“Pull the other one,” The Doctor insisted. “You’re an alien.”

“How can you….” Ferns began.

You’ve heard the expression – takes one to know one.”

“You’re a….”

“Oh, let’s not get tiresome. How do you think I’m an expert at all this?” The Doctor turned to Ravesh again. “Once again – What planet are you from?”

“Orin Brevia,” Ravesh answered. “As if you’re likely to have heard of it.”

“In the third quadrant of the Naxio system? of course I’ve heard of it. It blew up. Probably some fool messing with what he doesn’t understand.” He sighed as he brought up another schematic on the computer. “You know, this is primitive. A pathetic attempt at time control. Not even close to getting it right. But close enough to make it too dangerous to let you carry on. By the way, want to have a wild guess at what planet I’M from?”

Ravesh looked at him and his eyes widened.

“Good guess.”

“But I heard there were none of THEM left.”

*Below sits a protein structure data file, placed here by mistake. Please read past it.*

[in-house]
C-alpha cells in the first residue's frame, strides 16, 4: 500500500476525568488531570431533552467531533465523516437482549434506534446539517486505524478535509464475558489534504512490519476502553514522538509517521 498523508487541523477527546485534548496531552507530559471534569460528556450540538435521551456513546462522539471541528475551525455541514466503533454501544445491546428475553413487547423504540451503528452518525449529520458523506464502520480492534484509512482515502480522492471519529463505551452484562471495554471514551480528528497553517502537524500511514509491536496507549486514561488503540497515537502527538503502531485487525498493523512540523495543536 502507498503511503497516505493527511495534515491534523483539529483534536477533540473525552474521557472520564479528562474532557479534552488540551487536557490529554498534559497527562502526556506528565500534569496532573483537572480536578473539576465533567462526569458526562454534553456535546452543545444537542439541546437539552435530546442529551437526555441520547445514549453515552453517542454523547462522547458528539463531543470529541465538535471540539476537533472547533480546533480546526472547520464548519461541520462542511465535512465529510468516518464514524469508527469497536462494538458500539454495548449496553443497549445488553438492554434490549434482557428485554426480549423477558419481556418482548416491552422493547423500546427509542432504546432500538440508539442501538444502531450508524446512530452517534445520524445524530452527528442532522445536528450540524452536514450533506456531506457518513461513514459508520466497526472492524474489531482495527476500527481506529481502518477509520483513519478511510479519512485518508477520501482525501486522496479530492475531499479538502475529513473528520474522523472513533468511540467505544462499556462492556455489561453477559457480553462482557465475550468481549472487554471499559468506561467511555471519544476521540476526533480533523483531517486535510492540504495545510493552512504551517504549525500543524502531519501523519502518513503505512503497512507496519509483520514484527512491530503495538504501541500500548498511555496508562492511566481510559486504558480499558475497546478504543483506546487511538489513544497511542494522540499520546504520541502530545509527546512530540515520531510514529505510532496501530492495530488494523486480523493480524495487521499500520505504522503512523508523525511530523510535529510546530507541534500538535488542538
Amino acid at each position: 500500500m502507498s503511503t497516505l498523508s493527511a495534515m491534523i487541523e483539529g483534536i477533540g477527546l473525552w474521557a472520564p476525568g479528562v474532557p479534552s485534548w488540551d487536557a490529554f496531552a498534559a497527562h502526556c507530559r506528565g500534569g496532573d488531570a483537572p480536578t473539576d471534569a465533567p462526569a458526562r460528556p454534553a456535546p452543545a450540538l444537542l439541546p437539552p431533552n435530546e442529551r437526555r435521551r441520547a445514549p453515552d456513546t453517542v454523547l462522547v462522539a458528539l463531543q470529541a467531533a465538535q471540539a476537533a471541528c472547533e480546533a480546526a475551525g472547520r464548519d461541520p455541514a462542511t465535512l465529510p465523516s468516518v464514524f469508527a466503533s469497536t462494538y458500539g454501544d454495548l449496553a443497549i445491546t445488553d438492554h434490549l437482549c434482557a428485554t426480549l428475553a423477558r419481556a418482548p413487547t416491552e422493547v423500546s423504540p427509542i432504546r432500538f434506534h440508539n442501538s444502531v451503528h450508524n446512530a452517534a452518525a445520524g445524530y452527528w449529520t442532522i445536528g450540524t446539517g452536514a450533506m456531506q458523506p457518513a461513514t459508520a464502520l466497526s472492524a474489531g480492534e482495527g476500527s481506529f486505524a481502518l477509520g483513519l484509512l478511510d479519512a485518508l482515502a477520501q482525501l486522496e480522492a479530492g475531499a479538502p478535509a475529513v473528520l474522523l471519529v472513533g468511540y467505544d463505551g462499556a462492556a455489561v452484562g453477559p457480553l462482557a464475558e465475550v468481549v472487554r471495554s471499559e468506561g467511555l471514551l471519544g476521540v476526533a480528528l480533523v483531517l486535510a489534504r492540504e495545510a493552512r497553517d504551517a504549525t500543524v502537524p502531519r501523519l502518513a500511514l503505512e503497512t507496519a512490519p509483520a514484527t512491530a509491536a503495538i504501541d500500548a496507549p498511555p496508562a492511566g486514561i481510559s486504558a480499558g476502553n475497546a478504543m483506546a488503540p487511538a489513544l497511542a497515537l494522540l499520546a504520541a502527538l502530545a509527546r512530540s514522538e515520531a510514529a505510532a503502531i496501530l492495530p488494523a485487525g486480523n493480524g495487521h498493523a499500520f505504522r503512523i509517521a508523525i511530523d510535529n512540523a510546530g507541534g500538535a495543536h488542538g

Yes, I heard that, too. But here I am, putting a spoke in it for you.”

“I had to do it. For the sake of the children.”

“The CHILDREN?” The Doctor’s immediate thought was for his own children. He knew that was just some kind of Freudian connection but it disturbed him enough.

“This planet is in some kind of temporal envelope – shielding it – making it unplottable, unreachable from space.”

“Yes,” The Doctor said. “I know that. There’s a damn good reason for it. Keeping people like you out.”

“Earth... Has always been the place that the universe’s oppressed have looked to as a sanctuary. It is a shining beacon of hope. But now that hope has been thwarted. And out there…. Just outside Earth’s orbit…. Searching for sanctuary…. We have three ships of refugees from our world. Fuel is low. Food… is non-existent. The people are starving. And their only hope is snatched from them.”